Responding to reports last week that its European ballot screen was not truly randomising the positions of the top five browsers, Microsoft has changed the algorithm that shuffles the spots.
Windows was not truly randomising browsers
"We can confirm that we made a change to the random icon order algorithm in the browser choice screen for Europe," said Microsoft spokesman Kevin Kutz today. "We are confident the algorithm change will be an improvement."
Microsoft's browser ballot, which began to show last week in the Windows Update queues of European users, was mandated by an agreement Microsoft reached last year with European Union antitrust regulators. The ballot appears on Windows PCs where Internet Explorer (IE) is set as the default browser, and lets users download and install rivals, including Chrome, Firefox, Opera, Safari and others.
Last week, Rob Weir, an IBM software architect who had tested the ballot screen's randomisation, accused Microsoft of sloppy programming that skewed the results toward Google 's Chrome, most often put IE in the fifth spot at the far right, and gave Opera an edge over Firefox for the first position.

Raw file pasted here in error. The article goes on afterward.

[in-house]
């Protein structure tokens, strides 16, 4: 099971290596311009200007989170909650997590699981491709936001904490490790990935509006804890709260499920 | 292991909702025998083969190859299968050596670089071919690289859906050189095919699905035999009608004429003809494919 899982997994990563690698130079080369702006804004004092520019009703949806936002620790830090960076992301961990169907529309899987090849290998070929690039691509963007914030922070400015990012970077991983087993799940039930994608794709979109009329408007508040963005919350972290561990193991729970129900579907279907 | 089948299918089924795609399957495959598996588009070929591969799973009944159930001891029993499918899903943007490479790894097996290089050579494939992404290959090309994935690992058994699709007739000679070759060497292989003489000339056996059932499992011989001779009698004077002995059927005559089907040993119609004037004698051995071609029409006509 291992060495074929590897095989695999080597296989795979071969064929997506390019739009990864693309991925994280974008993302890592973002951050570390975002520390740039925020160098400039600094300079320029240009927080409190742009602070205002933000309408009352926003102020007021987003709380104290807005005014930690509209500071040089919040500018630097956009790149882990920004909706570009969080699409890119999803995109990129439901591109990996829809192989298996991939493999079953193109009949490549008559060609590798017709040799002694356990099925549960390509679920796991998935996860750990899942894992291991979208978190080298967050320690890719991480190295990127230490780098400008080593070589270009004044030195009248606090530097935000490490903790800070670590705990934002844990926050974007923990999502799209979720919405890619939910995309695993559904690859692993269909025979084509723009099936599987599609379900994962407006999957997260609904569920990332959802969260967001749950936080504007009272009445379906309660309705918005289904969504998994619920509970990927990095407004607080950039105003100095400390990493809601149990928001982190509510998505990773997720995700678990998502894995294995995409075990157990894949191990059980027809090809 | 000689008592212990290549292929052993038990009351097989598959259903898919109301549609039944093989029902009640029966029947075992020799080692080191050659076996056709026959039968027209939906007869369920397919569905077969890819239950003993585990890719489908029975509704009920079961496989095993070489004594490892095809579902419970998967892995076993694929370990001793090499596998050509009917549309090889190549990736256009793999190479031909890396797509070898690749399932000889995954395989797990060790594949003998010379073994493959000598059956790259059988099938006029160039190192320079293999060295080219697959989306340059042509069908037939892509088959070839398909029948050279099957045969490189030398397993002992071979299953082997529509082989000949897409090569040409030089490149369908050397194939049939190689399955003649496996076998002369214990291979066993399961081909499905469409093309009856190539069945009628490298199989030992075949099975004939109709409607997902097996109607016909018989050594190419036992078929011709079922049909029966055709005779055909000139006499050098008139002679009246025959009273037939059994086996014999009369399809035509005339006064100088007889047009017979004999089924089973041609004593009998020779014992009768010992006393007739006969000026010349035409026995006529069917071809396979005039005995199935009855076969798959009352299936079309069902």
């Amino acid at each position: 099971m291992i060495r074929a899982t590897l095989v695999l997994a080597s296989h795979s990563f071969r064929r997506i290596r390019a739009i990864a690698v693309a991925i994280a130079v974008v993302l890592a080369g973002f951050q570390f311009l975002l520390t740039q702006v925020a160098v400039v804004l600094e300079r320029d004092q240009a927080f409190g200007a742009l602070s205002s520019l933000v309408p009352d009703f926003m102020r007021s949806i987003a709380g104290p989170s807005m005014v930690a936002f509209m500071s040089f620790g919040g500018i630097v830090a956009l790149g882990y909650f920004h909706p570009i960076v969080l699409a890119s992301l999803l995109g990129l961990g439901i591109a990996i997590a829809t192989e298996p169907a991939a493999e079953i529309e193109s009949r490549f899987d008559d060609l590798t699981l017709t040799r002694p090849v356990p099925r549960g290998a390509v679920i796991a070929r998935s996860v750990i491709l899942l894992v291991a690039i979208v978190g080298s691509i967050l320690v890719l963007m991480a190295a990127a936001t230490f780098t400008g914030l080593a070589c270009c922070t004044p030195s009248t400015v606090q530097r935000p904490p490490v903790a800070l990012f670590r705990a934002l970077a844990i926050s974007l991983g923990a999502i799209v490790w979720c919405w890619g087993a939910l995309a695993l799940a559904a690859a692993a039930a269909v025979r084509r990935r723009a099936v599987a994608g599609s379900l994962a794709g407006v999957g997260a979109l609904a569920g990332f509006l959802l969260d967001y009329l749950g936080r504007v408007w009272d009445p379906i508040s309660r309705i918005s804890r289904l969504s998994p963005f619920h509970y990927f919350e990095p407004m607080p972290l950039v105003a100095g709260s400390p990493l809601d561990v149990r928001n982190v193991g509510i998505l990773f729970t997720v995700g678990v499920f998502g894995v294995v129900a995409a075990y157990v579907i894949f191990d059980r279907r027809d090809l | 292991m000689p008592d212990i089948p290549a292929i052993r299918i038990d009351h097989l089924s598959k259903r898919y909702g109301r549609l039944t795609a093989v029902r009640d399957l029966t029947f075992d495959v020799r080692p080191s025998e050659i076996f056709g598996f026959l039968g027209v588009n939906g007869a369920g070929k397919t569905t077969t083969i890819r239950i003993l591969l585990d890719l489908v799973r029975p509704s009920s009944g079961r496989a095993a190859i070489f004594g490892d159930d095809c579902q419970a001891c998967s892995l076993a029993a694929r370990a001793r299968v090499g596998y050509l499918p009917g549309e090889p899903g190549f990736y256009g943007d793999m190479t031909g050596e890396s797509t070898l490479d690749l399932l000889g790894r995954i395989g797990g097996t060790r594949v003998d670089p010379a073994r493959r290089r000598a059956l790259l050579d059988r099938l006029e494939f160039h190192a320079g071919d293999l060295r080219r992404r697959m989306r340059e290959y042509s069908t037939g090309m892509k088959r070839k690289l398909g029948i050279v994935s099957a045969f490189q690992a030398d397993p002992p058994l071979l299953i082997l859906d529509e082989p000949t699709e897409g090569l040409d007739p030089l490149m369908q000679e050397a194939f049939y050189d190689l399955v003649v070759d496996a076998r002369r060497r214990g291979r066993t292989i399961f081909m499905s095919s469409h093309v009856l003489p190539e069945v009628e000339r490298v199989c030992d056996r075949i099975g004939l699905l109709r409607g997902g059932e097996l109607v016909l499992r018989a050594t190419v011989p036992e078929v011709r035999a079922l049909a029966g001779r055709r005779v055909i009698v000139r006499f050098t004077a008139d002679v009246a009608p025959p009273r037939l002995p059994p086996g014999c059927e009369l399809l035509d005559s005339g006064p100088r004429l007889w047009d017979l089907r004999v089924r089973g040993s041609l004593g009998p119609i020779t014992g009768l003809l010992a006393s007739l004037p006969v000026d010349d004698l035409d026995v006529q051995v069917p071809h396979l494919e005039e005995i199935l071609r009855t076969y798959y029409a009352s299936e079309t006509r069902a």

Weir noticed the improved algorithm last Saturday. "Sometime last week - I don't know the exact date - Microsoft updated the code for the browser choice website with a new random shuffle algorithm," Weir said in an entry on his personal blog.
His tests of the new algorithm showed that the chances of a browser ending up in each of the five top spots on the ballot are essentially equal. "This looks fine to me," Weir concluded.
Weir has posted a revamped HTML file that uses the new algorithm to test the ballot; users can run the test by entering an iteration count. To most accurately mimic the actual ballot, the HTML file should be run with IE.